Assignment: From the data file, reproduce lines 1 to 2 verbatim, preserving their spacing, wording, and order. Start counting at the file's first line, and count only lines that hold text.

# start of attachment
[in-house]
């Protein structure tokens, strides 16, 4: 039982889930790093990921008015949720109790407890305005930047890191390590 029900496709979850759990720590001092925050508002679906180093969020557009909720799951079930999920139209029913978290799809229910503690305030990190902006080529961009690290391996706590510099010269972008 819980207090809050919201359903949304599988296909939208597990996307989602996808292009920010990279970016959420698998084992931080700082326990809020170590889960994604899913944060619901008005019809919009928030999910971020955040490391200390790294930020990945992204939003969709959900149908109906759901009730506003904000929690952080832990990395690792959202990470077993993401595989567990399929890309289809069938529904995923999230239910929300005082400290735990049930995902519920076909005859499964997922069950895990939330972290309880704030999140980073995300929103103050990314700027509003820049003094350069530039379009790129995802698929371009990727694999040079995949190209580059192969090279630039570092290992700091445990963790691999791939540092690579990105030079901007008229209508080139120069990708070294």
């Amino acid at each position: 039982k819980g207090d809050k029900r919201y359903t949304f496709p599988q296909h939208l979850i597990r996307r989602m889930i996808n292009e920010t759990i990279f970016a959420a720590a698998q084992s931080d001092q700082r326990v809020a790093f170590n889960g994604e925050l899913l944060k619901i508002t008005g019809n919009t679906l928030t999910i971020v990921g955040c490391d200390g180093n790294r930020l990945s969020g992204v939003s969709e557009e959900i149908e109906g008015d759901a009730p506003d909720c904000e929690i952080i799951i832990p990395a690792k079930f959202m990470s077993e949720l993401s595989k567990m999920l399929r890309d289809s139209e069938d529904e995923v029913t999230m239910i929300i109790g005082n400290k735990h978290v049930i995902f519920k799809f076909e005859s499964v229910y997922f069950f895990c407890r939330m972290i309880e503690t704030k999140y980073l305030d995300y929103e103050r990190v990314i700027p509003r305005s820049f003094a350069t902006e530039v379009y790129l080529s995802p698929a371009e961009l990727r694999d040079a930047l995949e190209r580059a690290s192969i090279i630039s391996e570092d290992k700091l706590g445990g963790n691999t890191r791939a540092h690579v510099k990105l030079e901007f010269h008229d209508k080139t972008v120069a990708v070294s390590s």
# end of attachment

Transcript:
[in-house]
């Protein structure tokens, strides 16, 4: 039982889930790093990921008015949720109790407890305005930047890191390590 029900496709979850759990720590001092925050508002679906180093969020557009909720799951079930999920139209029913978290799809229910503690305030990190902006080529961009690290391996706590510099010269972008 819980207090809050919201359903949304599988296909939208597990996307989602996808292009920010990279970016959420698998084992931080700082326990809020170590889960994604899913944060619901008005019809919009928030999910971020955040490391200390790294930020990945992204939003969709959900149908109906759901009730506003904000929690952080832990990395690792959202990470077993993401595989567990399929890309289809069938529904995923999230239910929300005082400290735990049930995902519920076909005859499964997922069950895990939330972290309880704030999140980073995300929103103050990314700027509003820049003094350069530039379009790129995802698929371009990727694999040079995949190209580059192969090279630039570092290992700091445990963790691999791939540092690579990105030079901007008229209508080139120069990708070294």